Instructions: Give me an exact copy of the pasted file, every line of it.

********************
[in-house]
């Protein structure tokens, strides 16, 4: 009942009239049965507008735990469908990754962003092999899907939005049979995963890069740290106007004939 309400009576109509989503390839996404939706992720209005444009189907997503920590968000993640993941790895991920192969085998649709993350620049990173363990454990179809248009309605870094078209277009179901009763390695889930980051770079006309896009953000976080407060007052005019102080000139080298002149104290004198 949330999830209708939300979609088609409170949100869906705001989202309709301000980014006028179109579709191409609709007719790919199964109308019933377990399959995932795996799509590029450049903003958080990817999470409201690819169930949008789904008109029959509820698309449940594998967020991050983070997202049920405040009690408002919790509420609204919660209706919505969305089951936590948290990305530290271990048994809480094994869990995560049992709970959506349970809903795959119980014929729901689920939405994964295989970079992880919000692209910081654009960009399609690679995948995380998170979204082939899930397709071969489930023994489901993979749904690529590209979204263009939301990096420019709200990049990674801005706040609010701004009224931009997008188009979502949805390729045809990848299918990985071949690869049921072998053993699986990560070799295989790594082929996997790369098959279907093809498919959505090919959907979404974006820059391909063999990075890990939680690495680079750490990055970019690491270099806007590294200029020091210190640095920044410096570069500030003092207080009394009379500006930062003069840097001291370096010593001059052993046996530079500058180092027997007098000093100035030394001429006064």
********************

[in-house]
């Protein structure tokens, strides 16, 4: 009942009239049965507008735990469908990754962003092999899907939005049979995963890069740290106007004939 309400009576109509989503390839996404939706992720209005444009189907997503920590968000993640993941790895991920192969085998649709993350620049990173363990454990179809248009309605870094078209277009179901009763390695889930980051770079006309896009953000976080407060007052005019102080000139080298002149104290004198 949330999830209708939300979609088609409170949100869906705001989202309709301000980014006028179109579709191409609709007719790919199964109308019933377990399959995932795996799509590029450049903003958080990817999470409201690819169930949008789904008109029959509820698309449940594998967020991050983070997202049920405040009690408002919790509420609204919660209706919505969305089951936590948290990305530290271990048994809480094994869990995560049992709970959506349970809903795959119980014929729901689920939405994964295989970079992880919000692209910081654009960009399609690679995948995380998170979204082939899930397709071969489930023994489901993979749904690529590209979204263009939301990096420019709200990049990674801005706040609010701004009224931009997008188009979502949805390729045809990848299918990985071949690869049921072998053993699986990560070799295989790594082929996997790369098959279907093809498919959505090919959907979404974006820059391909063999990075890990939680690495680079750490990055970019690491270099806007590294200029020091210190640095920044410096570069500030003092207080009394009379500006930062003069840097001291370096010593001059052993046996530079500058180092027997007098000093100035030394001429006064």